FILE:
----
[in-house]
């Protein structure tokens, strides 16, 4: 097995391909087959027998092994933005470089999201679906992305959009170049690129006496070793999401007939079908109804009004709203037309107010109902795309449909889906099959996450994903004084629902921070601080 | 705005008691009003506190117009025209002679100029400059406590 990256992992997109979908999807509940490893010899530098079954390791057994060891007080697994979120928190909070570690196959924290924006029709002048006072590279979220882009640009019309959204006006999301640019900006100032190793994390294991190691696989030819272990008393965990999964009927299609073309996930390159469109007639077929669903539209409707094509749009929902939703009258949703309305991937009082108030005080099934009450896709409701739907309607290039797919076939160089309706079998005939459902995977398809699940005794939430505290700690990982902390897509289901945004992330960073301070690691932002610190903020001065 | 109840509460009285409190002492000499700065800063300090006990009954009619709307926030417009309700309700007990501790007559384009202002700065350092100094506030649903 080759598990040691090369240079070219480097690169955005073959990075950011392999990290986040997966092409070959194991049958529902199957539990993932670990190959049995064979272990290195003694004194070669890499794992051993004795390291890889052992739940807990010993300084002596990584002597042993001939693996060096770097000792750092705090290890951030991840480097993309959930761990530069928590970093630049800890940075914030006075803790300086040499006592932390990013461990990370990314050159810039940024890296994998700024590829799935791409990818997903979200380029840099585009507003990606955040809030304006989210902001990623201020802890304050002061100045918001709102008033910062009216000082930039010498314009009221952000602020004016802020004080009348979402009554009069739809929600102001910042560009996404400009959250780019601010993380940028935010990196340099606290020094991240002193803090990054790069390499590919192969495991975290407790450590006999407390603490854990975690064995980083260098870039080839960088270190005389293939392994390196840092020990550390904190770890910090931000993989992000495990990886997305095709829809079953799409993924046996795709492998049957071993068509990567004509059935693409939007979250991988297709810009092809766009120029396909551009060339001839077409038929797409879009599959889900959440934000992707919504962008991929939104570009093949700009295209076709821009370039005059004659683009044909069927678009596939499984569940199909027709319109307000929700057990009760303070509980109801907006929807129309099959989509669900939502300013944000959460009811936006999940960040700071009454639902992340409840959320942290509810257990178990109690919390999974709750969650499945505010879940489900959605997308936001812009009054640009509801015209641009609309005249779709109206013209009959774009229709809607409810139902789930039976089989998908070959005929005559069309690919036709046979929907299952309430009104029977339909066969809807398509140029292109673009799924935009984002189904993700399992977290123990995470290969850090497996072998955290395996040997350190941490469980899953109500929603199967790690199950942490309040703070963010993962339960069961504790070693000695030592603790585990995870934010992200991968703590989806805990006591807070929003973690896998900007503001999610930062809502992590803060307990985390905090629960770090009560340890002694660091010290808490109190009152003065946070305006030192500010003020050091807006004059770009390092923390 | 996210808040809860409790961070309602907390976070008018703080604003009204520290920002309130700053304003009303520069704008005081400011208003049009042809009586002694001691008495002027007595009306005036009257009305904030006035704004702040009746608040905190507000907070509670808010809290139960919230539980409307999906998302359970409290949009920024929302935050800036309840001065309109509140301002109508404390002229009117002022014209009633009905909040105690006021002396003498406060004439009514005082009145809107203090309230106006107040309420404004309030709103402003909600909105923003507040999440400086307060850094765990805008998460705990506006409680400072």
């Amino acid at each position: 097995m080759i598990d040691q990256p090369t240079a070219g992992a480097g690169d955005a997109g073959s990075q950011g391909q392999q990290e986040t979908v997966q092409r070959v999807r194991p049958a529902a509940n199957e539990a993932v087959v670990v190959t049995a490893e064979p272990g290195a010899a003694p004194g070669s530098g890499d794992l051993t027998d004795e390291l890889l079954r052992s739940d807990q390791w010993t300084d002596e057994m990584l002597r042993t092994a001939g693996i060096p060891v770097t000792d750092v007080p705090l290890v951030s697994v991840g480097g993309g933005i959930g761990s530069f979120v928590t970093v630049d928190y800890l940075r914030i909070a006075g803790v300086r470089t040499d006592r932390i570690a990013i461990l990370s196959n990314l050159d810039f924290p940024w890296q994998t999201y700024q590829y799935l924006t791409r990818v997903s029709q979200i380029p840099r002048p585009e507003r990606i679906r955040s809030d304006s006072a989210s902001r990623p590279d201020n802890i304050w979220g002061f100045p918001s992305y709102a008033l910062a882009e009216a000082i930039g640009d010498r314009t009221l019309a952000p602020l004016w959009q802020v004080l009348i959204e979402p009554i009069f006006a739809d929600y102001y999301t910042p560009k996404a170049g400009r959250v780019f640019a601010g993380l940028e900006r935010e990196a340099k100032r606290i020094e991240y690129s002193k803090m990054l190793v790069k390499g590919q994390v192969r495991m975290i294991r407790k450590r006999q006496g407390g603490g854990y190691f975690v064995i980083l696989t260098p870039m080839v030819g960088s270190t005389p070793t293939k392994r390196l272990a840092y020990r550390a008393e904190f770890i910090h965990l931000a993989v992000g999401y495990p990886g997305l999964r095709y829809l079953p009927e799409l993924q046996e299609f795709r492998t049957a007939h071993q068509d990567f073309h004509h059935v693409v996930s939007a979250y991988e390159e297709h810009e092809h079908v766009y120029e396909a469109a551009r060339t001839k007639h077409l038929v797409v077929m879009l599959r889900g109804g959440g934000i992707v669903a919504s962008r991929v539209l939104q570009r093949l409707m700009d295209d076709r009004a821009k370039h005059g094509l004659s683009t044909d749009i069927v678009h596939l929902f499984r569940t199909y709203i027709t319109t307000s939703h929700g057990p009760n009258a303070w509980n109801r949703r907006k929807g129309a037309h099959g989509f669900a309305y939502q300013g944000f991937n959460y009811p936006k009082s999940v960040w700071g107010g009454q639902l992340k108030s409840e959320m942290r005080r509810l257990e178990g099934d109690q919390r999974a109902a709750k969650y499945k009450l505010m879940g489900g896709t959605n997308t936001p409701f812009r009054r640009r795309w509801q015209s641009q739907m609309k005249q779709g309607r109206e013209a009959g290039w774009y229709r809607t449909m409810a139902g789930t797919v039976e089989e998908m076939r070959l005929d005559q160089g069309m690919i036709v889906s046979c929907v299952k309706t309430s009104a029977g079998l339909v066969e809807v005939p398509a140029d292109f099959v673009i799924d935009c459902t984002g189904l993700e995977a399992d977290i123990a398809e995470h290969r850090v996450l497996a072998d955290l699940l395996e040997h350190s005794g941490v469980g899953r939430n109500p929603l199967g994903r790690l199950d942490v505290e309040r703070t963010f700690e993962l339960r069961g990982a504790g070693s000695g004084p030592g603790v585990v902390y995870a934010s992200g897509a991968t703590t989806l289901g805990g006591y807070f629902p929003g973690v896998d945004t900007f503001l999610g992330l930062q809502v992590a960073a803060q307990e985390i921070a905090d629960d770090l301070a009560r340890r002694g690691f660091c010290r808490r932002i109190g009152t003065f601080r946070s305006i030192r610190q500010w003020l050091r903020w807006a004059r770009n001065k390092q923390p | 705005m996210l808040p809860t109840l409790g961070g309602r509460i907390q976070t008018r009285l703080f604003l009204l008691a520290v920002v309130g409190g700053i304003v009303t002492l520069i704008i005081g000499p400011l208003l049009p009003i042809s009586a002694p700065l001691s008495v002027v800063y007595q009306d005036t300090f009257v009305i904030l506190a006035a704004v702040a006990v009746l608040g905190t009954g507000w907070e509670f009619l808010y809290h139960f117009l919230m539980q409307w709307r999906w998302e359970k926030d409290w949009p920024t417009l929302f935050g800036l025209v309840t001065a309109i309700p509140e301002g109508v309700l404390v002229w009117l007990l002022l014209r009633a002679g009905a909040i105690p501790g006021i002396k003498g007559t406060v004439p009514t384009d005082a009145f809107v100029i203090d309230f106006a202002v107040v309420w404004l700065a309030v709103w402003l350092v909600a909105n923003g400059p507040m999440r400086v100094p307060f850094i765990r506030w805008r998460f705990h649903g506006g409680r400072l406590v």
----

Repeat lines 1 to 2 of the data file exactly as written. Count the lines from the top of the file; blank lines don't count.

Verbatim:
[in-house]
């Protein structure tokens, strides 16, 4: 097995391909087959027998092994933005470089999201679906992305959009170049690129006496070793999401007939079908109804009004709203037309107010109902795309449909889906099959996450994903004084629902921070601080 | 705005008691009003506190117009025209002679100029400059406590 990256992992997109979908999807509940490893010899530098079954390791057994060891007080697994979120928190909070570690196959924290924006029709002048006072590279979220882009640009019309959204006006999301640019900006100032190793994390294991190691696989030819272990008393965990999964009927299609073309996930390159469109007639077929669903539209409707094509749009929902939703009258949703309305991937009082108030005080099934009450896709409701739907309607290039797919076939160089309706079998005939459902995977398809699940005794939430505290700690990982902390897509289901945004992330960073301070690691932002610190903020001065 | 109840509460009285409190002492000499700065800063300090006990009954009619709307926030417009309700309700007990501790007559384009202002700065350092100094506030649903 080759598990040691090369240079070219480097690169955005073959990075950011392999990290986040997966092409070959194991049958529902199957539990993932670990190959049995064979272990290195003694004194070669890499794992051993004795390291890889052992739940807990010993300084002596990584002597042993001939693996060096770097000792750092705090290890951030991840480097993309959930761990530069928590970093630049800890940075914030006075803790300086040499006592932390990013461990990370990314050159810039940024890296994998700024590829799935791409990818997903979200380029840099585009507003990606955040809030304006989210902001990623201020802890304050002061100045918001709102008033910062009216000082930039010498314009009221952000602020004016802020004080009348979402009554009069739809929600102001910042560009996404400009959250780019601010993380940028935010990196340099606290020094991240002193803090990054790069390499590919192969495991975290407790450590006999407390603490854990975690064995980083260098870039080839960088270190005389293939392994390196840092020990550390904190770890910090931000993989992000495990990886997305095709829809079953799409993924046996795709492998049957071993068509990567004509059935693409939007979250991988297709810009092809766009120029396909551009060339001839077409038929797409879009599959889900959440934000992707919504962008991929939104570009093949700009295209076709821009370039005059004659683009044909069927678009596939499984569940199909027709319109307000929700057990009760303070509980109801907006929807129309099959989509669900939502300013944000959460009811936006999940960040700071009454639902992340409840959320942290509810257990178990109690919390999974709750969650499945505010879940489900959605997308936001812009009054640009509801015209641009609309005249779709109206013209009959774009229709809607409810139902789930039976089989998908070959005929005559069309690919036709046979929907299952309430009104029977339909066969809807398509140029292109673009799924935009984002189904993700399992977290123990995470290969850090497996072998955290395996040997350190941490469980899953109500929603199967790690199950942490309040703070963010993962339960069961504790070693000695030592603790585990995870934010992200991968703590989806805990006591807070929003973690896998900007503001999610930062809502992590803060307990985390905090629960770090009560340890002694660091010290808490109190009152003065946070305006030192500010003020050091807006004059770009390092923390 | 996210808040809860409790961070309602907390976070008018703080604003009204520290920002309130700053304003009303520069704008005081400011208003049009042809009586002694001691008495002027007595009306005036009257009305904030006035704004702040009746608040905190507000907070509670808010809290139960919230539980409307999906998302359970409290949009920024929302935050800036309840001065309109509140301002109508404390002229009117002022014209009633009905909040105690006021002396003498406060004439009514005082009145809107203090309230106006107040309420404004309030709103402003909600909105923003507040999440400086307060850094765990805008998460705990506006409680400072």